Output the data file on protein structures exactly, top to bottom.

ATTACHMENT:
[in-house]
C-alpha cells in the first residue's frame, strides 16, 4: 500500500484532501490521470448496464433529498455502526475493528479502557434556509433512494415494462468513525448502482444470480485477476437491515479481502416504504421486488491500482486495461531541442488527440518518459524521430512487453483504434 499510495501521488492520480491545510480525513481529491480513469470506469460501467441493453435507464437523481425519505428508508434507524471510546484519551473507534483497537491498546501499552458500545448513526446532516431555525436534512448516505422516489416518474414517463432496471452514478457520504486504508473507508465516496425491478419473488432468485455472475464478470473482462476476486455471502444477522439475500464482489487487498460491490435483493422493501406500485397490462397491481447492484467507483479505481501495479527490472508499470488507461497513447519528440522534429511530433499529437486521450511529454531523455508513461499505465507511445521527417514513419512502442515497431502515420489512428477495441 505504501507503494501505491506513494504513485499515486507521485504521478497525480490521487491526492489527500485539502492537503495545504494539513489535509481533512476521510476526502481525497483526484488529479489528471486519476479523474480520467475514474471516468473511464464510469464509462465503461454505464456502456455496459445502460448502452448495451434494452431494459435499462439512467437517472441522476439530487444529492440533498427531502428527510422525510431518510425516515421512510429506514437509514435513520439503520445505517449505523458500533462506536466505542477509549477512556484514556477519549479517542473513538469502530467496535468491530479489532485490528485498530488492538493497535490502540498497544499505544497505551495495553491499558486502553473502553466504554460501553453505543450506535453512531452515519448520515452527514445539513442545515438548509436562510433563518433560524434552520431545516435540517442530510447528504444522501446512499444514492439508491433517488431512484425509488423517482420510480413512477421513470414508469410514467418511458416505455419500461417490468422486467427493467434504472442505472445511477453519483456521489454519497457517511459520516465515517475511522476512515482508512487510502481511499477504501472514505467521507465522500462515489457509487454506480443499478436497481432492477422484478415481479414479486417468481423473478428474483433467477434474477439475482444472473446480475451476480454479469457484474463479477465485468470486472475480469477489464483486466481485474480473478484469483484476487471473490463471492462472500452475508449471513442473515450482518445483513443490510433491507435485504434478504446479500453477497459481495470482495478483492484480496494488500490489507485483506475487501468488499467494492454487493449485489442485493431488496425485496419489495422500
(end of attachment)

[in-house]
C-alpha cells in the first residue's frame, strides 16, 4: 500500500484532501490521470448496464433529498455502526475493528479502557434556509433512494415494462468513525448502482444470480485477476437491515479481502416504504421486488491500482486495461531541442488527440518518459524521430512487453483504434 499510495501521488492520480491545510480525513481529491480513469470506469460501467441493453435507464437523481425519505428508508434507524471510546484519551473507534483497537491498546501499552458500545448513526446532516431555525436534512448516505422516489416518474414517463432496471452514478457520504486504508473507508465516496425491478419473488432468485455472475464478470473482462476476486455471502444477522439475500464482489487487498460491490435483493422493501406500485397490462397491481447492484467507483479505481501495479527490472508499470488507461497513447519528440522534429511530433499529437486521450511529454531523455508513461499505465507511445521527417514513419512502442515497431502515420489512428477495441 505504501507503494501505491506513494504513485499515486507521485504521478497525480490521487491526492489527500485539502492537503495545504494539513489535509481533512476521510476526502481525497483526484488529479489528471486519476479523474480520467475514474471516468473511464464510469464509462465503461454505464456502456455496459445502460448502452448495451434494452431494459435499462439512467437517472441522476439530487444529492440533498427531502428527510422525510431518510425516515421512510429506514437509514435513520439503520445505517449505523458500533462506536466505542477509549477512556484514556477519549479517542473513538469502530467496535468491530479489532485490528485498530488492538493497535490502540498497544499505544497505551495495553491499558486502553473502553466504554460501553453505543450506535453512531452515519448520515452527514445539513442545515438548509436562510433563518433560524434552520431545516435540517442530510447528504444522501446512499444514492439508491433517488431512484425509488423517482420510480413512477421513470414508469410514467418511458416505455419500461417490468422486467427493467434504472442505472445511477453519483456521489454519497457517511459520516465515517475511522476512515482508512487510502481511499477504501472514505467521507465522500462515489457509487454506480443499478436497481432492477422484478415481479414479486417468481423473478428474483433467477434474477439475482444472473446480475451476480454479469457484474463479477465485468470486472475480469477489464483486466481485474480473478484469483484476487471473490463471492462472500452475508449471513442473515450482518445483513443490510433491507435485504434478504446479500453477497459481495470482495478483492484480496494488500490489507485483506475487501468488499467494492454487493449485489442485493431488496425485496419489495422500